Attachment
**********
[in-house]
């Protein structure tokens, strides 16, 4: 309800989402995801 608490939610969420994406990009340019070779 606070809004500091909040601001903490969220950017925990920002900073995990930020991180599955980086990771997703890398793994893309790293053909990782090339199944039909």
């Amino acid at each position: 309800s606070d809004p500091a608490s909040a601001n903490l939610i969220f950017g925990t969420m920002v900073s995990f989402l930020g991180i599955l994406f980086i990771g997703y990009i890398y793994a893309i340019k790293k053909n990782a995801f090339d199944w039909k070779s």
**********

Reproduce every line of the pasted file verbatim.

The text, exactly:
[in-house]
């Protein structure tokens, strides 16, 4: 309800989402995801 608490939610969420994406990009340019070779 606070809004500091909040601001903490969220950017925990920002900073995990930020991180599955980086990771997703890398793994893309790293053909990782090339199944039909």
């Amino acid at each position: 309800s606070d809004p500091a608490s909040a601001n903490l939610i969220f950017g925990t969420m920002v900073s995990f989402l930020g991180i599955l994406f980086i990771g997703y990009i890398y793994a893309i340019k790293k053909n990782a995801f090339d199944w039909k070779s």